For the greater good – profitable partnerships
- 28 November 2016
Non-profits and businesses often form partnerships to reach common goals. We look at some successful examples.
TOMS shoes are comfortable, stylish and – best of all – the manufacturer promises that for every pair you purchase they will help a person suffering from poverty – ‘one for one’. TOMS was, until recently, held up as a classic case study in profitable cause marketing. What could be better than that?
Then researchers from the University of San Francisco ran an experiment with a distribution of TOMS shoes in El Salvador. The 2014 paper, Do In-Kind Transfers Damage Local Markets? The Case of TOMS Shoe Donations in El Salvador, found that the company’s products could often be harmful to local markets by undermining local producers – with TOMS giving away shoes for free, there was less demand for their goods. This piece of news that appeared to blow a hole in TOMS’ entire raison d’etre.
More on TOMS – and how they solved this issue, turning a potential problem into a strength – later on.
Yet, despite this painful example, partnerships between businesses and non-profits remain popular. Research shows that 91% of people worldwide would switch brands to one associated with a good cause.
Corporate social responsibility programmes can benefit from this type of uplift. Outside the PR department, CSR has often been seen as disingenuous, especially when one recalls the crises that hit two of its strongest champions – Enron and BP.
Partnerships can be a practical way to do good, without accidentally getting it wrong through inexperience. Product Red, for instance, is a thumping success. The brand was created to support The Global Fund to Fight AIDS, Tuberculosis and Malaria, and has attracted companies such as Apple, Motorola, Giorgio Armani, and The Gap as participants.
From these businesses’ point of view, the benefits of teaming up with a non-profit are substantial.
By identifying a common vision – one shared with a partner charity – corporate companies are able to make a difference and create social value, while also defining, enhancing, or even repairing their image.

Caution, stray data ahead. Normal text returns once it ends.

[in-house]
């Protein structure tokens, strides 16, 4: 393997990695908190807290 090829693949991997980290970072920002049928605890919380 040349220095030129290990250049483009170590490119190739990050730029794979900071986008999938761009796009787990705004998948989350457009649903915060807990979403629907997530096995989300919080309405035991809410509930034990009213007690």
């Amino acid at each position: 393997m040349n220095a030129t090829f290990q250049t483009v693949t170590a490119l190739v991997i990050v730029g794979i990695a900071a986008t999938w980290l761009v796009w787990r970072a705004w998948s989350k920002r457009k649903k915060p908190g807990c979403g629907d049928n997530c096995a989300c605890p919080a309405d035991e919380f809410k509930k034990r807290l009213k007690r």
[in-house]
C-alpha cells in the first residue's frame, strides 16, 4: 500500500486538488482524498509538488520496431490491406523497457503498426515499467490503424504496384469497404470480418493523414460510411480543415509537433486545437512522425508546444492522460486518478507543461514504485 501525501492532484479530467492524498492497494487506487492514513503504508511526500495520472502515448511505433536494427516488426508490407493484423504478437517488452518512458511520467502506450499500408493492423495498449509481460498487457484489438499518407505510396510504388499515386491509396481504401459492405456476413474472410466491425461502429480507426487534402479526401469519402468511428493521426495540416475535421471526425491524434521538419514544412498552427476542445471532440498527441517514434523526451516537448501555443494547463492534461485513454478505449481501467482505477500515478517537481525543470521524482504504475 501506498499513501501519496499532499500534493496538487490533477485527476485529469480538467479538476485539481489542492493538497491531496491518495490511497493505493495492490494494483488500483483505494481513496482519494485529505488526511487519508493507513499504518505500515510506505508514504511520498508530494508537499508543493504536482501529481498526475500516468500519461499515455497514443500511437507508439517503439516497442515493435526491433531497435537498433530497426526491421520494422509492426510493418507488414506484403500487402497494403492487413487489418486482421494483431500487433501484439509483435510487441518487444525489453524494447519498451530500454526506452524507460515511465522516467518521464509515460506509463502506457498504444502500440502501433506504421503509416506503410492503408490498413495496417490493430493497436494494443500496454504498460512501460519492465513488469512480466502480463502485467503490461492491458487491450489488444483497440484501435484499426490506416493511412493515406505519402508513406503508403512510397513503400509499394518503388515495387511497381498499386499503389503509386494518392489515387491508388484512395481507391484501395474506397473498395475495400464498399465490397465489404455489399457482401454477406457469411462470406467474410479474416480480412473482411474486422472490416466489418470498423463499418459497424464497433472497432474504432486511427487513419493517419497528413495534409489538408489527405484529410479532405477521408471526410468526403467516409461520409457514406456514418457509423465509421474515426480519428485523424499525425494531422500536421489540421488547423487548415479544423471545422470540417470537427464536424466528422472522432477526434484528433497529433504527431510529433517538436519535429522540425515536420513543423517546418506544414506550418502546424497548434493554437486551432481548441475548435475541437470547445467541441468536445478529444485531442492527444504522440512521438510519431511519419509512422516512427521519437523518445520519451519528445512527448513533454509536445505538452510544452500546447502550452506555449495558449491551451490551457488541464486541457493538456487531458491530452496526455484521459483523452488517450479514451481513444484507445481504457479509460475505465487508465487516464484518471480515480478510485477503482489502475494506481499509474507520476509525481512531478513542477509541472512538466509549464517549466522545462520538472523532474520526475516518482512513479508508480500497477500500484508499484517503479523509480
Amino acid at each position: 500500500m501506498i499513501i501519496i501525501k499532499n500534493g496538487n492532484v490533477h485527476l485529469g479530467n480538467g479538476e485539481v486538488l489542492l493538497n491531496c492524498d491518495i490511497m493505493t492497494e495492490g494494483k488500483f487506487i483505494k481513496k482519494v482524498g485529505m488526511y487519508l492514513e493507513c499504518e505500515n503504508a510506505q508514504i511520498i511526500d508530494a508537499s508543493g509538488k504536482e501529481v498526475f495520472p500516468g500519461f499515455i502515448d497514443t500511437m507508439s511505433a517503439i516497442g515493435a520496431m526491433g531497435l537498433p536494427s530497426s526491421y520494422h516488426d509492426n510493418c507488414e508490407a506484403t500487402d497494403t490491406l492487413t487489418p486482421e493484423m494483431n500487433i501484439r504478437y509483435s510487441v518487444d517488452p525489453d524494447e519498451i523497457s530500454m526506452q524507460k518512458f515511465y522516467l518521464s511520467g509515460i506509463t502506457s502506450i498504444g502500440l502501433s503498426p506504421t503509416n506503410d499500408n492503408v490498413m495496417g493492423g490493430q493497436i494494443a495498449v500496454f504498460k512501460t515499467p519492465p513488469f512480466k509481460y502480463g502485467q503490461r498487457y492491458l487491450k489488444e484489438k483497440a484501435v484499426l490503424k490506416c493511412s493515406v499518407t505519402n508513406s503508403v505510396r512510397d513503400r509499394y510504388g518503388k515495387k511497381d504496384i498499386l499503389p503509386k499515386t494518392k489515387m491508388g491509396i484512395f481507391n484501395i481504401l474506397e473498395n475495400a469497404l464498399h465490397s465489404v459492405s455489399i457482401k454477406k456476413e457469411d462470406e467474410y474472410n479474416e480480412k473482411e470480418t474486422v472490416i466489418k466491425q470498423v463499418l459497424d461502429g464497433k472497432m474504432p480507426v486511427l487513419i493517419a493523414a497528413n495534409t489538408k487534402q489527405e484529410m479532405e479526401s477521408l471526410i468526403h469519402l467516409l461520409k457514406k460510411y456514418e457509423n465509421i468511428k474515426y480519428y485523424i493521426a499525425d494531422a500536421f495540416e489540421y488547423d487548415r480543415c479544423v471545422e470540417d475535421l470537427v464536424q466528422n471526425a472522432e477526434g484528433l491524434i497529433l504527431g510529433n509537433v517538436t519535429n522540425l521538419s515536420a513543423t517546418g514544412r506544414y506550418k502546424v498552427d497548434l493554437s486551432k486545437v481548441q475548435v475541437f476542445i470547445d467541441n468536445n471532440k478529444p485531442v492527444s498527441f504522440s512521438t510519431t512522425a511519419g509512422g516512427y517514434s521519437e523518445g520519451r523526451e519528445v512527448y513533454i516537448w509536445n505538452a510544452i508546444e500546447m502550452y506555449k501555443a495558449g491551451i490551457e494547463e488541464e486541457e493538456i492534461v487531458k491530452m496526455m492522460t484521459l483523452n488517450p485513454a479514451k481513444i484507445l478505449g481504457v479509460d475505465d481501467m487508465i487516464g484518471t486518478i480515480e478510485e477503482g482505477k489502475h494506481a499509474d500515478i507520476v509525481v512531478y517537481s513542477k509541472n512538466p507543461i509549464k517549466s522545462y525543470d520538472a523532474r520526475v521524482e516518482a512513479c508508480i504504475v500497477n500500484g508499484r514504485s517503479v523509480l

In such a partnership, you can save on advertising and promotion costs because the alliance often brings free publicity and plenty of PR opportunities. Meanwhile, the charity can fulfil its remit by raising money and boosting its visibility through you, or even by helping you to improve your practices.
The business also gains access to the non-profit’s clientele, staff, trustees, and donors, all of whom are potential customers.
One successful example of a partnership is that between Age UK and Innocent. Over the last 10 years, Age UK groups around the UK have knitted little woollen hats for Innocent smoothie bottles. For every ‘behatted’ smoothie that’s sold, Innocent donates 25p to Age UK. Of course, things don’t always go so well. Non-profits that team up with corporations may find themselves associated with superficial campaigns or overpriced, inferior products and services. Nevertheless, there are still many who argue that non-profit organisations must develop explicit ties with for-profit corporations in order to survive. Dr Barnardo’s, for example, sees them as central, partnering with multiple corporations each year.
According to the classic study Cause-Related Marketing: A Coalignment of Marketing Strategy and Corporate Philanthropy by P Rajan Varadarajan and Anil Menon, there are three principal kinds of alliance available to business and non-profits who want to team up.
First there’s transaction-based promotions. For example, in just four years, Noble Foods has raised £880,000 for Help for Heroes by donating 15p for every pack of branded free range eggs it sells.
Then there’s joint issue promotions. Pampers has donated the cost of one tetanus vaccine to UNICEF for every branded pack it sells. The nappy company also donates each time someone watches a campaign video on its YouTube channel. Altogether, it has given 300 million vaccines around the world.
The third kind of cause-related marketing alliance is the licensing of the names and logos of non-profits to corporations, in return for a fee or percentage of revenues.
For example, The American Heart Association’s food certification programme grants use of its ‘Heart Check’ icon and name to dozens of cereals and juices to indicate that the product meets its low-fat, low-cholesterol standards.
And TOMS? The shoes company has dealt with its problem with a kind of partnership, too. It has shifted some of its manufacturing from China into developing, so its shoes are now manufactured in six countries, including Ethiopia, Kenya and Haiti. This way, it helps local people in two ways rather than one – giving them jobs as well as shoes – and thus rather neatly addresses the issue identified by the University of San Francisco. By the end of this year, TOMS says 30% of its products will be made in the countries where they are given away.
For more information about successful partnership strategies, sign up for our training course, Partnership & Channel Marketing Strategies, here.
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